Episiotomy incisions

Postero - J-shape Median


lateral
Types

1. Median or Medial
Episiotomy
This incision should be
one- half the length of the
distended perineum and is cut
vertically in the midline of the
perineal body.
a. Advantage
less blood loss, easier
to repair, more comfortable
during healing.
b. Disadvantage
Possible occurrence of
inadvertent cutting or
extension into the anal sphincter
and rectum. It is important to
recognize and repair this
complication during repair of the
episiotomy so that
rectovaginal fistula does not
result.
2. Mediolateral Episiotomy
This incision of the
perineum, at a 45 angle to the
hymenal ring extends
laterally
to the anus onto the inner
thigh, allowing more room than
a median incision.
a. Advantage
More room with less
risk of injury to the rectum
and sphincter.
b. Disadvantage
More difficult to
repair, more blood loss,
more discomfort during
healing.
Birth
Injuries
Fracture of Long Bones
The bone most commonly
broken are the clavicle, humerus and
femur as a result of too forcible
delivery. In the case of the clavicle
there may be no signs at all and
callus is felt 2 weeks later. In the case
of the long bones the Moro reflex will
be absent in that limb and X-ray will
be required.
Moro Reflex
In response to
a sudden noise or
vibration, the arms
and legs are extended
and then approach
each other with slight
shaking movements.
Moro Reflex
Damage to the Brachial
Plexus
This is caused by
excessive
lateral flexion of the neck during
vertex or breech delivery.
 Erb’s Palsy
C5,6. This is the most
commonest. Abductors and
flexors of the upper arm are
affected, and
the arms are
hangs in the
characteristic
“water’s tip”
position.
 Klumpke’s Paralysis
C8. T1 is rare. The hand is
paralysed with wrist
drop and absence
of grasp reflex.

Most degrees of injury may be left


untreated but gentle physiotherapy is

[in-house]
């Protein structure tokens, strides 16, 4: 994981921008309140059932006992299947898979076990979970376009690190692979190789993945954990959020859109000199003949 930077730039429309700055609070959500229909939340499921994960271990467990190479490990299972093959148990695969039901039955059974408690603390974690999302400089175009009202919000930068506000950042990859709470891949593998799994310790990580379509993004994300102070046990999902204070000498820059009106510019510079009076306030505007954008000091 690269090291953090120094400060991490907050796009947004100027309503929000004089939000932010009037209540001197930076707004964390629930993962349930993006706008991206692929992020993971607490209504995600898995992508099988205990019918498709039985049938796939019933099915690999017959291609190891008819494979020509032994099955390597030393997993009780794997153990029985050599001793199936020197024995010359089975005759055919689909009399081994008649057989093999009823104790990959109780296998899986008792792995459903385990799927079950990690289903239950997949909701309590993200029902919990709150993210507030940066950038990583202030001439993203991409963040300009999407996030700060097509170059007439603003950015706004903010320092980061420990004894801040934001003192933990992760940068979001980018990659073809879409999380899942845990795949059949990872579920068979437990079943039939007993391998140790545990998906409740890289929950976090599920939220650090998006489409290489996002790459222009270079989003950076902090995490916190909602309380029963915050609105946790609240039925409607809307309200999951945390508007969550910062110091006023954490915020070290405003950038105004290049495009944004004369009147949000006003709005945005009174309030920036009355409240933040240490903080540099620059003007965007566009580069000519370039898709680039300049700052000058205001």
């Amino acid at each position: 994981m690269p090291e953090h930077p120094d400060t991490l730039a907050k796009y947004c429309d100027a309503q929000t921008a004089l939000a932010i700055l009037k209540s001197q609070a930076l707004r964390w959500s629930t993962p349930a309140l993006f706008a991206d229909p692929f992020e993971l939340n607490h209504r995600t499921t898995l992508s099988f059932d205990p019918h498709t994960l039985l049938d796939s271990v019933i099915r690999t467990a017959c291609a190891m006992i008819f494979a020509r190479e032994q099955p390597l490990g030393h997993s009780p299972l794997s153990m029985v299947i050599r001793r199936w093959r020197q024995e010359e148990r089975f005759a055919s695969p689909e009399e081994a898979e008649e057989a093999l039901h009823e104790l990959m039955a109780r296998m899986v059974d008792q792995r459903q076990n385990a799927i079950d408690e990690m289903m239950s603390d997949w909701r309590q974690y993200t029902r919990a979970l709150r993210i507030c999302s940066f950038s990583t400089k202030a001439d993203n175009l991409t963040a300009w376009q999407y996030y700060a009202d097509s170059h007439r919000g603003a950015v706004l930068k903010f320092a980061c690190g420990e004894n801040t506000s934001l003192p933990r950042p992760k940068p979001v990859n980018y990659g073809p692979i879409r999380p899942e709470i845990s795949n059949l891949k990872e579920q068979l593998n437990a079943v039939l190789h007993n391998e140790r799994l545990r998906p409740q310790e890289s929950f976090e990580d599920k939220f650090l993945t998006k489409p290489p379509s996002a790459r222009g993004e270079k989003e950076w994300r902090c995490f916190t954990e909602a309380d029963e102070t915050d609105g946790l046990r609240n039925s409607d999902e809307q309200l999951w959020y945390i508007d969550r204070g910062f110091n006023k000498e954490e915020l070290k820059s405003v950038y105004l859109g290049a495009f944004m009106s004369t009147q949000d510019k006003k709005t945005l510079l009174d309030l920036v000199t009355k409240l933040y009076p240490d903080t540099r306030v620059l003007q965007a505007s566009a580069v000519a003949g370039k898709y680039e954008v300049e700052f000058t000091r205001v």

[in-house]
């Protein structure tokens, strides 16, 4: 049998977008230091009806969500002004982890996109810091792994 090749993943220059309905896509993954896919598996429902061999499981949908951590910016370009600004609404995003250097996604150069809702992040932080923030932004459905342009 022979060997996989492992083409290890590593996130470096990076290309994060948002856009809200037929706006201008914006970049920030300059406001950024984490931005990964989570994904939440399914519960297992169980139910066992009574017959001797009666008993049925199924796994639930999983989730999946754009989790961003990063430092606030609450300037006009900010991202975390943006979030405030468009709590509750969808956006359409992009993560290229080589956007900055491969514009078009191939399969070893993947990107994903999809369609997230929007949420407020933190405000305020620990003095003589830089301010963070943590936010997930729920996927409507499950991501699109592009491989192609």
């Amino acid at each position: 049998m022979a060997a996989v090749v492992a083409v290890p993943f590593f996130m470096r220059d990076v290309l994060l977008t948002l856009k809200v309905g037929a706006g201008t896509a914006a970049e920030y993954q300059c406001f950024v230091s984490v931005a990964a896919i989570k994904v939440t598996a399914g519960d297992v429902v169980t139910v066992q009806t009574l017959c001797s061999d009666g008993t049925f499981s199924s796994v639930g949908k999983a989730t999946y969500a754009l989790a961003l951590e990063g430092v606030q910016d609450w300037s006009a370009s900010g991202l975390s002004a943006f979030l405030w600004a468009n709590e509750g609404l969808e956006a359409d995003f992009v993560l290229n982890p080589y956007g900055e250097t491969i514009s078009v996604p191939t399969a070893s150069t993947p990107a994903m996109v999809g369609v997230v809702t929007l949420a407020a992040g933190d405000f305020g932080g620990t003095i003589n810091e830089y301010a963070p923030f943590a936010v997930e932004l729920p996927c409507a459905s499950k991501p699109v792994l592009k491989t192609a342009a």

essential to prevent stiffness and
delayed recovery. Severe injury
should be renewed by an orthopaedic
specialist.
Depression Fracture of the
Skull
This may be occasionally be caused
by the tip of the forceps
blade in a difficult
delivery. Usually no
treatment is necessary
but if cerebral irritation
or paresis is observed,
surgical intervention
may be required.
Facial Palsy
Paralysis of the facial nerve caused
by pressure from the forceps made
on the nerve as it
emerges from the
stylomastoid
foramen. Recovery
occurs in a matter of
days, and any delay is
an indication for
further investigation.
Sternomastoid Tumor
A painless lump in the sternomastoid
muscle, appearing in the first week of
life. It has traditionally
been attributed to
trauma, but its etiology
is unknown. Torticollis
is an occasional sequel,
and the mother should
be instructed to put the
muscle on the stretch for
3 or 4 periods a day.
Superficial Head Injuries
Minor abrasions may be sustained
during forceps
delivery or from
the use of the
vacuum extractor.
They need only
local treatment
as a rule but
dense connective tissue prevents
vessel retraction and scalp wounds
bleed freely.
Caput Succedaneum
(‘ Substitute Head’). This is a
normal
occurrence cause
by the pressure
of the cervix
interrupting
venous and
lymphatic scalp
drainage labor. A serous effusion
collects between aponeurosis and
periosteum disappearing a few hours
Cephalhematoma
Is a collection of blood between
periosteum and skull bone which is
limited by the periosteal attachments
at the suture lines. It is due to trauma
and may not appear until
several hours after
birth. It should not be
aspirated or drained
and will normally be
absorbed within a few
weeks.
Intracranial
Hemorrhage
Intracerebral Hemorrhage is
usually a sequence of hypoxic
damage with subsequent
hemorrhage from damaged blood
vessels. This will commonly
cause significant long-term
complications.
Subdural Hemorrhage
This is a rare condition in
modern obstetric practice. It is liable
to complicate any cranial injury,
leading to hemorrhage over the
cerebral convexity and to hematoma
formation. Some localising signs may
appear but the diagnosis is difficult,
and the condition must always be
borne in mind if cranial injury is
suspected.
Tears of the Dura Mater
This injury is a
consequence of excessive
moulding and may occur in
prolonged, unsupervised labors.
The fetal brain is protected against
damage in labor by:
 Softness and moulding of
membranous bones
 Ability of fontanelles to ‘give’
slightly on pressure.
 Cushioning effect of cerebrospinal
fluid.
 Anatomical arrangement of dural
septa with their free edges.
 Plasticity of brain tissue.
Tentorial Tear
This lesion is associated with difficult
deliveries such as high forceps or
breech, but can occur after
spontaneous vertex
delivery. The signs
and symptoms are
those of asphyxia and
definite diagnosis is
made only at post- mortem
examination.